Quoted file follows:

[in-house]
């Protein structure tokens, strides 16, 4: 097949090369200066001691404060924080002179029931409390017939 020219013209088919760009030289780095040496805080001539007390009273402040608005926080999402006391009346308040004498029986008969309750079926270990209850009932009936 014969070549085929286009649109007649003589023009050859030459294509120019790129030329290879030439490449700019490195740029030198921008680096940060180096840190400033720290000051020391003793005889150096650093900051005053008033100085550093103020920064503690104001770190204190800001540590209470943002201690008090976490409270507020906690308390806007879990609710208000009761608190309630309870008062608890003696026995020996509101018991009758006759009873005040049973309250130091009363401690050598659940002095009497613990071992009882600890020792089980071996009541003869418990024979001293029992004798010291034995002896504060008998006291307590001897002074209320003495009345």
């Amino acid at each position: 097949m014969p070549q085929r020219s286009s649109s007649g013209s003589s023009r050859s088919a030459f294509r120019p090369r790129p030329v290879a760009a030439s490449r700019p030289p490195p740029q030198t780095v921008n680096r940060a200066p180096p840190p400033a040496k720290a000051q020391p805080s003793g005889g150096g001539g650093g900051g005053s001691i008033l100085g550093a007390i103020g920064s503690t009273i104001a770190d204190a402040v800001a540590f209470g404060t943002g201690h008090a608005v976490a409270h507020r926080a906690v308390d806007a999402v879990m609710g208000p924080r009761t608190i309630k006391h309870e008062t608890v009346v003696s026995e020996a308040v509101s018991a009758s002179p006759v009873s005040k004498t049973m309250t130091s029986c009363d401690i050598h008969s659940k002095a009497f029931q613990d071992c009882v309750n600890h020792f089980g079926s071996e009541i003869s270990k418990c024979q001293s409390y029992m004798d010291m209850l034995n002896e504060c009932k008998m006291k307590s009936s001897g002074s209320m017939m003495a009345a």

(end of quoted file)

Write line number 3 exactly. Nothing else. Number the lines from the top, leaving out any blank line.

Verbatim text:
């Amino acid at each position: 097949m014969p070549q085929r020219s286009s649109s007649g013209s003589s023009r050859s088919a030459f294509r120019p090369r790129p030329v290879a760009a030439s490449r700019p030289p490195p740029q030198t780095v921008n680096r940060a200066p180096p840190p400033a040496k720290a000051q020391p805080s003793g005889g150096g001539g650093g900051g005053s001691i008033l100085g550093a007390i103020g920064s503690t009273i104001a770190d204190a402040v800001a540590f209470g404060t943002g201690h008090a608005v976490a409270h507020r926080a906690v308390d806007a999402v879990m609710g208000p924080r009761t608190i309630k006391h309870e008062t608890v009346v003696s026995e020996a308040v509101s018991a009758s002179p006759v009873s005040k004498t049973m309250t130091s029986c009363d401690i050598h008969s659940k002095a009497f029931q613990d071992c009882v309750n600890h020792f089980g079926s071996e009541i003869s270990k418990c024979q001293s409390y029992m004798d010291m209850l034995n002896e504060c009932k008998m006291k307590s009936s001897g002074s209320m017939m003495a009345a």